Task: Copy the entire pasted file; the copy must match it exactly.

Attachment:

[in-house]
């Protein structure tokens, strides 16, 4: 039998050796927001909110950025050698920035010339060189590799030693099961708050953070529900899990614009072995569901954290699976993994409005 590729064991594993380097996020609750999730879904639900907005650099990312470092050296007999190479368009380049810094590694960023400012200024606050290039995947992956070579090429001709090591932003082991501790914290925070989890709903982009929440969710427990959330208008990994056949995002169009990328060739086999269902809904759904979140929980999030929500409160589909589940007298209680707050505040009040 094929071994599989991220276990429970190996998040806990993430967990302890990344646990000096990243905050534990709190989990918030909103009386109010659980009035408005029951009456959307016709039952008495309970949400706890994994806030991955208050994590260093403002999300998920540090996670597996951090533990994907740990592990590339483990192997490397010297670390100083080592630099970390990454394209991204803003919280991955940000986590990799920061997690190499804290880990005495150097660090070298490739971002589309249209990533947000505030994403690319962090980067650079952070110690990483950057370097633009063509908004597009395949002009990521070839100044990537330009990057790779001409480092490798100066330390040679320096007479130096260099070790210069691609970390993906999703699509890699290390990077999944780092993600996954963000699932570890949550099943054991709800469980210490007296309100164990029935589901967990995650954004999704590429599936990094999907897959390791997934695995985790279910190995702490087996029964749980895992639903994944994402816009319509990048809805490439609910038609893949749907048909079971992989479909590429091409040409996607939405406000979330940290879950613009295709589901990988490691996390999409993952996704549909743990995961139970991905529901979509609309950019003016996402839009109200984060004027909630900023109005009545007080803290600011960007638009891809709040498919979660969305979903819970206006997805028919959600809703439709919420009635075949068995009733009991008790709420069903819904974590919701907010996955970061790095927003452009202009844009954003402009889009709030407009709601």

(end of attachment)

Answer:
[in-house]
């Protein structure tokens, strides 16, 4: 039998050796927001909110950025050698920035010339060189590799030693099961708050953070529900899990614009072995569901954290699976993994409005 590729064991594993380097996020609750999730879904639900907005650099990312470092050296007999190479368009380049810094590694960023400012200024606050290039995947992956070579090429001709090591932003082991501790914290925070989890709903982009929440969710427990959330208008990994056949995002169009990328060739086999269902809904759904979140929980999030929500409160589909589940007298209680707050505040009040 094929071994599989991220276990429970190996998040806990993430967990302890990344646990000096990243905050534990709190989990918030909103009386109010659980009035408005029951009456959307016709039952008495309970949400706890994994806030991955208050994590260093403002999300998920540090996670597996951090533990994907740990592990590339483990192997490397010297670390100083080592630099970390990454394209991204803003919280991955940000986590990799920061997690190499804290880990005495150097660090070298490739971002589309249209990533947000505030994403690319962090980067650079952070110690990483950057370097633009063509908004597009395949002009990521070839100044990537330009990057790779001409480092490798100066330390040679320096007479130096260099070790210069691609970390993906999703699509890699290390990077999944780092993600996954963000699932570890949550099943054991709800469980210490007296309100164990029935589901967990995650954004999704590429599936990094999907897959390791997934695995985790279910190995702490087996029964749980895992639903994944994402816009319509990048809805490439609910038609893949749907048909079971992989479909590429091409040409996607939405406000979330940290879950613009295709589901990988490691996390999409993952996704549909743990995961139970991905529901979509609309950019003016996402839009109200984060004027909630900023109005009545007080803290600011960007638009891809709040498919979660969305979903819970206006997805028919959600809703439709919420009635075949068995009733009991008790709420069903819904974590919701907010996955970061790095927003452009202009844009954003402009889009709030407009709601």